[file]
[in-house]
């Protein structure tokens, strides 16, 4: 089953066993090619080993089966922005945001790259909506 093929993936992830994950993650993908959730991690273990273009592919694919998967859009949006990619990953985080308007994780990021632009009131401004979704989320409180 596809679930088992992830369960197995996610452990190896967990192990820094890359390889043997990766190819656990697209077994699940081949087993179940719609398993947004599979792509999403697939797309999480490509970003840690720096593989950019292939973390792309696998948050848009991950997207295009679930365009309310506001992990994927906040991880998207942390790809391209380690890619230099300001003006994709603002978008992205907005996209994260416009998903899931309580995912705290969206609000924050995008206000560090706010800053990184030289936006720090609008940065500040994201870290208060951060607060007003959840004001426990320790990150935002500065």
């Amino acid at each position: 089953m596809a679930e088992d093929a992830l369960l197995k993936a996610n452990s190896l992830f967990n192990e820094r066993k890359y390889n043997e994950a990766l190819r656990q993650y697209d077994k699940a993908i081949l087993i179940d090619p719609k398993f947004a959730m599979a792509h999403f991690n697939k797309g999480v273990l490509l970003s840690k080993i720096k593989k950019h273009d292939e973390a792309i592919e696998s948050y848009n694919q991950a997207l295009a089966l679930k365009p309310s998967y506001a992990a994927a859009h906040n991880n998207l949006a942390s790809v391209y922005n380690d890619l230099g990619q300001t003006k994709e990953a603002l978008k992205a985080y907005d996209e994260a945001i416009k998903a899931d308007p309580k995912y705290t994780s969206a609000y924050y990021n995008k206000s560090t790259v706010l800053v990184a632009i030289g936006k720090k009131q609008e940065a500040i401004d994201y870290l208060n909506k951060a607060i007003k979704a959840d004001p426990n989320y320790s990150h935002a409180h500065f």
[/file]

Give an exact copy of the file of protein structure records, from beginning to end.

[in-house]
């Protein structure tokens, strides 16, 4: 089953066993090619080993089966922005945001790259909506 093929993936992830994950993650993908959730991690273990273009592919694919998967859009949006990619990953985080308007994780990021632009009131401004979704989320409180 596809679930088992992830369960197995996610452990190896967990192990820094890359390889043997990766190819656990697209077994699940081949087993179940719609398993947004599979792509999403697939797309999480490509970003840690720096593989950019292939973390792309696998948050848009991950997207295009679930365009309310506001992990994927906040991880998207942390790809391209380690890619230099300001003006994709603002978008992205907005996209994260416009998903899931309580995912705290969206609000924050995008206000560090706010800053990184030289936006720090609008940065500040994201870290208060951060607060007003959840004001426990320790990150935002500065």
């Amino acid at each position: 089953m596809a679930e088992d093929a992830l369960l197995k993936a996610n452990s190896l992830f967990n192990e820094r066993k890359y390889n043997e994950a990766l190819r656990q993650y697209d077994k699940a993908i081949l087993i179940d090619p719609k398993f947004a959730m599979a792509h999403f991690n697939k797309g999480v273990l490509l970003s840690k080993i720096k593989k950019h273009d292939e973390a792309i592919e696998s948050y848009n694919q991950a997207l295009a089966l679930k365009p309310s998967y506001a992990a994927a859009h906040n991880n998207l949006a942390s790809v391209y922005n380690d890619l230099g990619q300001t003006k994709e990953a603002l978008k992205a985080y907005d996209e994260a945001i416009k998903a899931d308007p309580k995912y705290t994780s969206a609000y924050y990021n995008k206000s560090t790259v706010l800053v990184a632009i030289g936006k720090k009131q609008e940065a500040i401004d994201y870290l208060n909506k951060a607060i007003k979704a959840d004001p426990n989320y320790s990150h935002a409180h500065f």